I realized the other day that the fourth Friday of the month, the day I was intending to publish a Writing Report each month, was last week! Better late than never, I suppose. I blame it on the fact that this month has five Fridays, so I got a little confused with my own posting schedule.
I still have a target in mind of 10 hours per week, so I'm glad that my time-on-task has started to go up, at least, even though I've missed my target every week since I started keeping track. But this is okay, and I know what I'm aiming for, so I'm glad to see the way the line is trending the past three weeks. Onward and upward!
It really IS important to spend time actually writing, but I've also learned how important it is to think about my writing before I actually sit down and work. In that vein, I've made some good progress on the novel I've been working on for some time, thanks to the advice I've recently received from my new writing consultant, Kathryn Johnson. I found Kathryn through her association with The Writer's Center in Bethesda, MD, where I have taken a number of workshops over the years. She is an instructor there, but also a published author of more than forty novels--in other words, she knows what she's talking about, and I got a lot of great ideas and advice from her after she read my current novel draft. I now have a list of things to work on for this book, which is going to keep me busy for quite some time.
The last bit of news for this month is that last week I started my first class at Johns Hopkins University as a student in the MA in Fiction program. It's the first course in the program, Fiction Techniques, and I'm pleased to say I did all the reading for the first week as well as the assignment, so things are off to a good start.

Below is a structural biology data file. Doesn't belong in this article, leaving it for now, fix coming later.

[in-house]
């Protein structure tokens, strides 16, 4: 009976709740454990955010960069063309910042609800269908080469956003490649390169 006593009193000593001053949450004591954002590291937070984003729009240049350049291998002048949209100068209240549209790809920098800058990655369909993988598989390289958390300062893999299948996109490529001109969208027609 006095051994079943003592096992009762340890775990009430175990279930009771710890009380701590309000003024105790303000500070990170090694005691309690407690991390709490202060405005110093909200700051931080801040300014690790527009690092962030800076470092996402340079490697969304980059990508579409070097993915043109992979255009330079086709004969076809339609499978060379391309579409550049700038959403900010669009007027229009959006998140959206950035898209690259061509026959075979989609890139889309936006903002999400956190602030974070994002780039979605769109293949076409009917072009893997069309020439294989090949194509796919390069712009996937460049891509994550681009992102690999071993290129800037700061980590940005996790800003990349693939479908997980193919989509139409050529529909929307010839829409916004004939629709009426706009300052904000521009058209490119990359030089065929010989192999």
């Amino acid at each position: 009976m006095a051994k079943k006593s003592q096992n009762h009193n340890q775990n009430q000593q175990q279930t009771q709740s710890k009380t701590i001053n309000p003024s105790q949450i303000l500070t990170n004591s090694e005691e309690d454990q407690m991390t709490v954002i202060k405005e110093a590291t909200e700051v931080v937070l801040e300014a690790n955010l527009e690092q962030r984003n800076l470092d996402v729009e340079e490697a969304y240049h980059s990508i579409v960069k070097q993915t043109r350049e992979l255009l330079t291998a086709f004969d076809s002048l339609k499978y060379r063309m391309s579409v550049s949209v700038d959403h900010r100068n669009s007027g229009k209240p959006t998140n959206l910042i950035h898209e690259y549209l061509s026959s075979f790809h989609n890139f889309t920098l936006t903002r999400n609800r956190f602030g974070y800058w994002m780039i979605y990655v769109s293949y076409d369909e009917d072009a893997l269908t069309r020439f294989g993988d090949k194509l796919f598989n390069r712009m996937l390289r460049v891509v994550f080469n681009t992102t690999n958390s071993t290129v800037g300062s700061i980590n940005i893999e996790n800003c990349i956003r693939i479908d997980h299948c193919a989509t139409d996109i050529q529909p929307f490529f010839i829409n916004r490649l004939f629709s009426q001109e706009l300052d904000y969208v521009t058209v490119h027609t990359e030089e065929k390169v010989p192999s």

One of the readings from last week was by John Gardner, "Basic Skills, Genre, and Fiction as Dream." I was struck, especially, by one passage in this classic and wanted to leave you with it, since it describes, better than anything I've ever read, just why it is that I am a writer.
Good description does far more: It is one of the writer's means of reaching down into his unconscious mind, finding clues to what questions his fiction must ask, and, with luck, hints about the answers. Good description is symbolic not because the writer plants symbols in it but because, by working in the proper way, he forces symbols still largely mysterious to him up into his conscious mind where, little by little as his fiction progresses, he can work with them and finally understand them.
And this, in fact, is why I write: to put down that image that has stuck with me forever, even though I don't know why, and to work with it, writing around it and over it and through it, until one day I realize that the story I've been telling has explained to me just why I had been so struck by that initial image, and why it would never let me go.